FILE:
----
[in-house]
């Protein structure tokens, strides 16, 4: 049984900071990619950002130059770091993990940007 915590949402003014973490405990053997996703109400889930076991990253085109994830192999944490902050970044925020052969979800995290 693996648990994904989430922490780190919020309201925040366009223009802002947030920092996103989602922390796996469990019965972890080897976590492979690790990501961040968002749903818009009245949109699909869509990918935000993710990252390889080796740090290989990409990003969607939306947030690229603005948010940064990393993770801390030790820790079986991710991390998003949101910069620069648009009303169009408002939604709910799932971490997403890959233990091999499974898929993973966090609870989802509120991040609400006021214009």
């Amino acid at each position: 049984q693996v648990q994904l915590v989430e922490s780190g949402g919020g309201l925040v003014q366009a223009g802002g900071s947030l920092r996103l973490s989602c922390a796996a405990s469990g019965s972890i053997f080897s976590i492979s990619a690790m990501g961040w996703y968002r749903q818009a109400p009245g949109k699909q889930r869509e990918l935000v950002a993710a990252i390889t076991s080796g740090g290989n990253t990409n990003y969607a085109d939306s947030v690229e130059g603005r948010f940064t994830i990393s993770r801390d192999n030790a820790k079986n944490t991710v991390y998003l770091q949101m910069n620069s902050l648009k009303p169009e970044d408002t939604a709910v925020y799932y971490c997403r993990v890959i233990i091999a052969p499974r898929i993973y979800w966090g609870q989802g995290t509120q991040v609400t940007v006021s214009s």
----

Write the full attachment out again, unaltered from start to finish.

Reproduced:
[in-house]
């Protein structure tokens, strides 16, 4: 049984900071990619950002130059770091993990940007 915590949402003014973490405990053997996703109400889930076991990253085109994830192999944490902050970044925020052969979800995290 693996648990994904989430922490780190919020309201925040366009223009802002947030920092996103989602922390796996469990019965972890080897976590492979690790990501961040968002749903818009009245949109699909869509990918935000993710990252390889080796740090290989990409990003969607939306947030690229603005948010940064990393993770801390030790820790079986991710991390998003949101910069620069648009009303169009408002939604709910799932971490997403890959233990091999499974898929993973966090609870989802509120991040609400006021214009």
């Amino acid at each position: 049984q693996v648990q994904l915590v989430e922490s780190g949402g919020g309201l925040v003014q366009a223009g802002g900071s947030l920092r996103l973490s989602c922390a796996a405990s469990g019965s972890i053997f080897s976590i492979s990619a690790m990501g961040w996703y968002r749903q818009a109400p009245g949109k699909q889930r869509e990918l935000v950002a993710a990252i390889t076991s080796g740090g290989n990253t990409n990003y969607a085109d939306s947030v690229e130059g603005r948010f940064t994830i990393s993770r801390d192999n030790a820790k079986n944490t991710v991390y998003l770091q949101m910069n620069s902050l648009k009303p169009e970044d408002t939604a709910v925020y799932y971490c997403r993990v890959i233990i091999a052969p499974r898929i993973y979800w966090g609870q989802g995290t509120q991040v609400t940007v006021s214009s």